GlassThey take all sorts of glass, but bottles for beer and soda are particularly valuable since those can be resold to beverage companies.
MetalAs long as it’s made from mostly metal, recyclers can get a good price for these. Soda cans, cookware, and umbrella frames are all metal that recyclers will appreciate picking up for you.
ElectronicsBroken appliances like printers and TVs are fair game for recyclers since junkyards buy those by the kilo. These will eventually get scrapped to salvage spare parts and materials for recycling.

After sorting your trash, don’t hand it over to the dump truck just yet! The waste disposal system in Thailand almost always ends at the landfill. No further processing is done to extract recyclable or reusable materials. Everything is left to decompose at the dump.

This means that waste that ends up there is just that: waste. Instead, consider these options for your recyclables and non-recyclables!

Make us of the the local salengs’ services

Make us of the the local salengs’ services

Local recyclers known as saleng pick through waste to recover reusable materials which they sell at junkyards for their livelihood.

If you’ve seen people on motorcycles hauling bags of plastic bottles and reams of old paper in a sidecar, these are the saleng making their rounds. You can coordinate with them to designate a spot where they can pick up your waste.

Although they do this primarily to earn money, their work still helps prevent material that could be repurposed back into raw materials from getting wasted at a landfill. Working with them is a great way to help not only them or yourself, but the environment as well.

From The Incubation Network

This community-powered recycling system actually got an upgrade recently through the startup. The website aims to connect people looking to let go of their recyclable waste to salengs scouting for material to salvage.

It’s a simple but innovative addition to an existing practice already commonplace in everyday Thai life. It proves that sustainability is all about maximizing things we already use daily – in this case, technology and the internet!

Contact N15 Technology for orphan waste

Contact N15 Technology for orphan waste

Unfortunately, salengs don’t take in non-recyclable waste since neither they nor the junkyards they work with have the equipment to deal with them.

However, they can still be of some use to companies like N15 Technology. They specialize in sorting and disposing non-hazardous waste at an industrial scale, especially orphan waste.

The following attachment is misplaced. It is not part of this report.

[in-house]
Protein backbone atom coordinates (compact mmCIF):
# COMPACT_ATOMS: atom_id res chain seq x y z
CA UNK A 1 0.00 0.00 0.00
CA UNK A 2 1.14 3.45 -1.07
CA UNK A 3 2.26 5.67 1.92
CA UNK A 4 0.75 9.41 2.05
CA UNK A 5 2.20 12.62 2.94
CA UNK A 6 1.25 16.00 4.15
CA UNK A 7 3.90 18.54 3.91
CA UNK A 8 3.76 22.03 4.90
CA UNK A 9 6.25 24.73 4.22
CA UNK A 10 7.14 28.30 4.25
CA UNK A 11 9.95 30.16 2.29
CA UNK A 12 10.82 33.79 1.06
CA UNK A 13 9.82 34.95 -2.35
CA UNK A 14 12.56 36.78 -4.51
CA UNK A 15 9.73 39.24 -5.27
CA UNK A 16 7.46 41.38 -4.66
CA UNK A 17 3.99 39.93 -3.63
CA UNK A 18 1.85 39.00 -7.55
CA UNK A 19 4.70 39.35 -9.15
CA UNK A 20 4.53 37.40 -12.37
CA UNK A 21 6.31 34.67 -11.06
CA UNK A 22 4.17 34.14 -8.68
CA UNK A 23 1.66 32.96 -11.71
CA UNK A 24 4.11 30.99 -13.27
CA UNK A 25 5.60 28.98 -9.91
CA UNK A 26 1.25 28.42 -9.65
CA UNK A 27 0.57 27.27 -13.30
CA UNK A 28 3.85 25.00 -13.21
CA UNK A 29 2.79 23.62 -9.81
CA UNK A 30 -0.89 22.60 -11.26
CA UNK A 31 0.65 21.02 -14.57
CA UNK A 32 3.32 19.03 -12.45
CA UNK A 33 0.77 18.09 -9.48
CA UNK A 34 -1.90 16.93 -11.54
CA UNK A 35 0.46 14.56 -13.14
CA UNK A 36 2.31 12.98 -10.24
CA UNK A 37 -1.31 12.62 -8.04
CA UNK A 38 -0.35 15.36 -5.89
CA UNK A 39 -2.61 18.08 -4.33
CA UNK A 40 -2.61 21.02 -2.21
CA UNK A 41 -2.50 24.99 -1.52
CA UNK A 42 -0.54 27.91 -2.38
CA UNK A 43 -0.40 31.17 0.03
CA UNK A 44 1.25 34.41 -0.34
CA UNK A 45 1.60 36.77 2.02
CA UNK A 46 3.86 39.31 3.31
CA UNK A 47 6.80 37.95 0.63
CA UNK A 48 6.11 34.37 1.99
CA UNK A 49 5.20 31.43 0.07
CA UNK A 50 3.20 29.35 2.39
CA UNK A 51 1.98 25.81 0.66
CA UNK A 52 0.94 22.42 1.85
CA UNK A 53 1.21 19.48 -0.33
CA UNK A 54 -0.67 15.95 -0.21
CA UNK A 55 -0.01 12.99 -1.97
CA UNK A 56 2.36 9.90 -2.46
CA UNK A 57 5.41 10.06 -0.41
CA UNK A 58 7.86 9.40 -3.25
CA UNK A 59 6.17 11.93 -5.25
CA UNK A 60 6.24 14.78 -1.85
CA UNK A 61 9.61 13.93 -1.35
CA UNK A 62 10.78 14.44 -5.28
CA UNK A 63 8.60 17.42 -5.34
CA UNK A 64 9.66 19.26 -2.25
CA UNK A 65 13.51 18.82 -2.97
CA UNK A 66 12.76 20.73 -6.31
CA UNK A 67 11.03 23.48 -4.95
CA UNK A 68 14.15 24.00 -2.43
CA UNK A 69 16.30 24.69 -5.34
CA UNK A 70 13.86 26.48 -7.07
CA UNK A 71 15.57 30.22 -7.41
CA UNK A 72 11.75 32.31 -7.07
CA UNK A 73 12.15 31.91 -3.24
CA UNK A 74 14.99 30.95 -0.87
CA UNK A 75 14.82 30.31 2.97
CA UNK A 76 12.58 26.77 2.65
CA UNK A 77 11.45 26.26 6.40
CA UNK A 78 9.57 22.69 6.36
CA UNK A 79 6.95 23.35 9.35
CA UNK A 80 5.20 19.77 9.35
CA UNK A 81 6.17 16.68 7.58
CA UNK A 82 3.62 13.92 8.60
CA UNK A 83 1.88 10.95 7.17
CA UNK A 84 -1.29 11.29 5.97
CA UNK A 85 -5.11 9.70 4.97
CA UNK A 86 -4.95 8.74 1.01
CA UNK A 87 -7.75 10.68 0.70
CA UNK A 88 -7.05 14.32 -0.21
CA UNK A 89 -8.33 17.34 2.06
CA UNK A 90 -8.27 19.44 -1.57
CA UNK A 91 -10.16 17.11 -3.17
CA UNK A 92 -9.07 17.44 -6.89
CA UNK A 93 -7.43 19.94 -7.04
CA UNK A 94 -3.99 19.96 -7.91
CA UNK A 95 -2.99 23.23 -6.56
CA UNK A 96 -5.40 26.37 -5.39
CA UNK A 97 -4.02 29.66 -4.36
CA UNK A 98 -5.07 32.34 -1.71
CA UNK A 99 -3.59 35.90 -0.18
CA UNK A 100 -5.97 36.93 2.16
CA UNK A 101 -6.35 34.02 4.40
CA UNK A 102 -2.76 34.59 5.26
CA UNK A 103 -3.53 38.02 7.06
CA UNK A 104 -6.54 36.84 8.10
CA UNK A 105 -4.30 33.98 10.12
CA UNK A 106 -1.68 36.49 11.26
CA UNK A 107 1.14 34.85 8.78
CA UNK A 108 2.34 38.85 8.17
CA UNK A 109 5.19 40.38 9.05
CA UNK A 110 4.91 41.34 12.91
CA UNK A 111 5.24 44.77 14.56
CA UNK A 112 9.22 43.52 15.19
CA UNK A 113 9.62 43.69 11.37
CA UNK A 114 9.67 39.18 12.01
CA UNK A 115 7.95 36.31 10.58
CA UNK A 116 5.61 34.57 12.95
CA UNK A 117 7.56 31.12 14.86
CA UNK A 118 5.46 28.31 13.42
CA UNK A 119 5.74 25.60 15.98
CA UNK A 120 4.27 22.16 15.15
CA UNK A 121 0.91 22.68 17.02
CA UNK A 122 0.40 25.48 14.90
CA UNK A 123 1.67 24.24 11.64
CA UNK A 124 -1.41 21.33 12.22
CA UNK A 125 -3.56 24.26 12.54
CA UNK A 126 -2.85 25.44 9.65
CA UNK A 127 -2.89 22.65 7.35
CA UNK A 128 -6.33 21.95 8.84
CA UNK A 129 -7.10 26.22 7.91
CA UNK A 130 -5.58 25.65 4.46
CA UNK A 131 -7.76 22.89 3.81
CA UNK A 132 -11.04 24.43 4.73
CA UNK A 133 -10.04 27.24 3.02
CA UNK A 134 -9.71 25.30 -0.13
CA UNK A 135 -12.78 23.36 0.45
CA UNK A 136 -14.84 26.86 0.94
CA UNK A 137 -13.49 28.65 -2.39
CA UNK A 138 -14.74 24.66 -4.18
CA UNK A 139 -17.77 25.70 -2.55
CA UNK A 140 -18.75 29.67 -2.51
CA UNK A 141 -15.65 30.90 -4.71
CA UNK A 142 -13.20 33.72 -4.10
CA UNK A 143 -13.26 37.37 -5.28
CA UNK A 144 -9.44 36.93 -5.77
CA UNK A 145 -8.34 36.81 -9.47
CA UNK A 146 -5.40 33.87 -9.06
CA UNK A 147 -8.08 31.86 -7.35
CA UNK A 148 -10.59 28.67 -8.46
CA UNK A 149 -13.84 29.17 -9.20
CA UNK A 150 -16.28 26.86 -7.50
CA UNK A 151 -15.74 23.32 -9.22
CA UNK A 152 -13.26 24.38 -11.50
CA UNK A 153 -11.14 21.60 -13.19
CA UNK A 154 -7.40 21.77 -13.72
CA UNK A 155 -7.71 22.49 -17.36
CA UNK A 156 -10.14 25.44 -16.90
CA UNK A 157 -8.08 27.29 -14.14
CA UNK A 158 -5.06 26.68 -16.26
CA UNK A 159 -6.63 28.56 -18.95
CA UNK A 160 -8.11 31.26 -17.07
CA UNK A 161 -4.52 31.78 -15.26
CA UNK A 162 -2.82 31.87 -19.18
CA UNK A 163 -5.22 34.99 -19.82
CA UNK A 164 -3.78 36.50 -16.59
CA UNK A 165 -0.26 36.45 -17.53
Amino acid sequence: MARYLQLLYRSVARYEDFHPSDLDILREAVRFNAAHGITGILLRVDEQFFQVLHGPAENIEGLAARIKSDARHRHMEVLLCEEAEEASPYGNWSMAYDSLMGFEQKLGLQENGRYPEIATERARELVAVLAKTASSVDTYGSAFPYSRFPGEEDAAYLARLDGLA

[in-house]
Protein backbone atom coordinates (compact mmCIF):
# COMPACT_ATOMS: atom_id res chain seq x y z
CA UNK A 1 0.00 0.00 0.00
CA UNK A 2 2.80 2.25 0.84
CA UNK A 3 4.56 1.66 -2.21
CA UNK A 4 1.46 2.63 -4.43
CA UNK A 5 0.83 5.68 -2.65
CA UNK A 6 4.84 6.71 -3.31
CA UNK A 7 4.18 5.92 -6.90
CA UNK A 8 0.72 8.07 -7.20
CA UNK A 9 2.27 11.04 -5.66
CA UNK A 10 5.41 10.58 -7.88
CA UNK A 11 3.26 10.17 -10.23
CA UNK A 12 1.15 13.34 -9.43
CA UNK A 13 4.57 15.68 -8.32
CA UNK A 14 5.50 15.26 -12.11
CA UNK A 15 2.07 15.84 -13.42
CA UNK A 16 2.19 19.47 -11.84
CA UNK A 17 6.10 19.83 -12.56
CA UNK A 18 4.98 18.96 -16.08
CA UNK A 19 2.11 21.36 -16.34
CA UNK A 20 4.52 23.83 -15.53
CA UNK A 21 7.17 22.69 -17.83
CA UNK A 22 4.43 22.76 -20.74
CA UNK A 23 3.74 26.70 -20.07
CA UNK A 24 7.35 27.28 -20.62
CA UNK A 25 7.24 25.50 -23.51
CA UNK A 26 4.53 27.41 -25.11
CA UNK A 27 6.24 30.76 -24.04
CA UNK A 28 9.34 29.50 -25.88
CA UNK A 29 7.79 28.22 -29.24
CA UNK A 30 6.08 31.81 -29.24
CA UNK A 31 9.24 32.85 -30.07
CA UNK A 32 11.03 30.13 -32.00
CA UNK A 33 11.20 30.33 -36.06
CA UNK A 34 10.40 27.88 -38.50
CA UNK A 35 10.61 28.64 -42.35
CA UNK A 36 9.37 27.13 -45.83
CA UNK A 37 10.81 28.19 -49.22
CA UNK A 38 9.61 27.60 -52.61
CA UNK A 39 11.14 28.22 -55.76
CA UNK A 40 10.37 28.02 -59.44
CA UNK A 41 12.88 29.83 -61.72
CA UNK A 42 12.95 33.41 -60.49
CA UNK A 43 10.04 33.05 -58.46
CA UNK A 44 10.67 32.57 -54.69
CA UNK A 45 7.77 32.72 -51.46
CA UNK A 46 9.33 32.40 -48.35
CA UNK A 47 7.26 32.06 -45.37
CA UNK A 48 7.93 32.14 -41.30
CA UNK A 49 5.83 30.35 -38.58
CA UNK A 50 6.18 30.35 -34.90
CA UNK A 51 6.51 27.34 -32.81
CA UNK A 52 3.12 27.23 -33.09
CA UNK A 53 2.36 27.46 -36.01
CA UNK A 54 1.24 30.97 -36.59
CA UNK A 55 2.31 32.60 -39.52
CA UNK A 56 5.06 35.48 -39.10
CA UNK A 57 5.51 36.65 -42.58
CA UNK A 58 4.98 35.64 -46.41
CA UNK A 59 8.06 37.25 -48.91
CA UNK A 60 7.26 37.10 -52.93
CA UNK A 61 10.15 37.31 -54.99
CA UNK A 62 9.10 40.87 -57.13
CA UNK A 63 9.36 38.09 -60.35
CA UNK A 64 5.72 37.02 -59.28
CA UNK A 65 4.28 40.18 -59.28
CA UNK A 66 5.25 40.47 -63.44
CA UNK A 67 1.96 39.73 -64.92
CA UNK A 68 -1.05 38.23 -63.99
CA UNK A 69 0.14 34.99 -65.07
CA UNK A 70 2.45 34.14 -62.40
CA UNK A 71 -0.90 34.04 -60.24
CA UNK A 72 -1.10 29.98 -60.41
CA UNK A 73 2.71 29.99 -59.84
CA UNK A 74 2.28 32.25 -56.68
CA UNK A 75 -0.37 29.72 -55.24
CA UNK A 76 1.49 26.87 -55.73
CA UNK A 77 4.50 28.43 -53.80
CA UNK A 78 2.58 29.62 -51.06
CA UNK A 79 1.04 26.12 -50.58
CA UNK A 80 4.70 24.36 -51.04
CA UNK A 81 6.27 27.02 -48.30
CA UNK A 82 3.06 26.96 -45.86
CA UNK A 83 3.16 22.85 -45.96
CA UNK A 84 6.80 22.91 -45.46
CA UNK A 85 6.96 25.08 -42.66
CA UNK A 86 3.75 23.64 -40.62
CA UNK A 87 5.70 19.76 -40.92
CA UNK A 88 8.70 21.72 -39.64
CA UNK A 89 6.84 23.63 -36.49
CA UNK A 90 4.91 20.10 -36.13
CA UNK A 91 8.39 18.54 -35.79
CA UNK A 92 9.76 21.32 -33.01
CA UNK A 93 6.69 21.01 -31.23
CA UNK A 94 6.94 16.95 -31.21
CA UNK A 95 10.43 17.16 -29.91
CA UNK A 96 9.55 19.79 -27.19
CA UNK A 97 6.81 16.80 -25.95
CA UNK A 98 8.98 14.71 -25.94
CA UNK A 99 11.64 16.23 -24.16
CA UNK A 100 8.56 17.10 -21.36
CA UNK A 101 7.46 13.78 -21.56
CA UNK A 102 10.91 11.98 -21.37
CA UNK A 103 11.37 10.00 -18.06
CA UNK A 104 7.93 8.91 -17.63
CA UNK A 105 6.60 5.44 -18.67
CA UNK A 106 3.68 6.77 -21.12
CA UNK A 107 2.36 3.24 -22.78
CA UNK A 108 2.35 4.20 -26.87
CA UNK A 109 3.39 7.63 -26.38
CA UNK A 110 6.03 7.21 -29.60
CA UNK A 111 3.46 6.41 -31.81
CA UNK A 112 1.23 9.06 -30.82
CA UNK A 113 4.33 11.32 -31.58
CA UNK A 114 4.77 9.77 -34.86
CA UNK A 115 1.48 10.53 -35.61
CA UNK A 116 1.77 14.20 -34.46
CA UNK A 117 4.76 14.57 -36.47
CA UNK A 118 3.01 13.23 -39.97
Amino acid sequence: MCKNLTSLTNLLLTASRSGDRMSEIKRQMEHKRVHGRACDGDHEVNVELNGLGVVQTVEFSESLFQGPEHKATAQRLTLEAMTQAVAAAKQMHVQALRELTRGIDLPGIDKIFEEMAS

Orphan Waste

In a nutshell, orphan waste is material that’s become hard to dispose of because they’re soiled from previous use. This includes squeeze bottles for cosmetic products and air filters for ventilation.

The filth accumulated when they were still used makes normal forms of recycling unfeasible. This filth can cause problems like releasing harmful chemicals for the environment and people exposed to it.

As it stands, N15 is one of the few companies in Thailand equipped to handle orphan waste. Their Facebook page is always up to date with information on recycling and schedules for collection drives.

3. Learn how to reuse and repair

Learn how to reuse and repair

Everyone’s been in that situation: you’re doing your regular cleanup at home, and along the way you dig up some stuff you don’t use anymore. You’d usually throw it out, but it’d feel like such a waste since it’s still in alright shape!

Instead of throwing them out or replacing them, it’s good to look into how you can reuse and repair these objects. These items can still be of use to you or someone else if you can make that little bit of effort.

These are some examples to give you an idea of how you can do this with items we think you might have lying around at home.

Reusing Items: Bangkok Recycling Chain

Reusing Items Bangkok Recycling Chain

If you’ve recently moved into Thailand, chances are you’ve got lots of boxes and bubble wrap lying around. While they may not be of any use to you any more, someone else in town might be in need of them!

Join the Bangkok Recycling Chain group to see if anyone is in need of packing material you’ve got. Of course, the other way works too – if you’re ever in need of boxes when it’s time to move, people in the group would love to provide for you.

This group is perfect for trading around reusable items other than boxes of course. We commonly observe teachers in the group request for recyclable materials here too for their projects in school, which we think is a great example of community.

Repairing Items: Tailoring Services

Repairing Items Tailoring Services

This might come as a surprise, but being conscious with your fashion choices can count towards your journey!

The common way of shopping for clothes is what’s called fast fashion, because of how convenient it is. Either at the mall or online, it’s so easy to stock up on new styles every month to keep your look updated.

But fast food isn’t the healthiest thing for your body – and neither is fast fashion the healthiest thing for the environment. The sheer speed that companies make new clothes contributes to a lot of waste in the industry.

Keeping that in mind, why not go the slow way?

We all have that one favorite piece of clothing that we’re going to wear until the stitches give out. But when that day happens, you don’t have to give it up then and there – consider taking it to your local tailor first to see if they can’t make it all good.

4. Donate what others can still use to charity

Donate what others can still use to charity

So, you’ve thought long and hard about the things you’ve dug up at home. Yes, they’re in great shape, but there just isn’t any way for you to use them in your life anymore.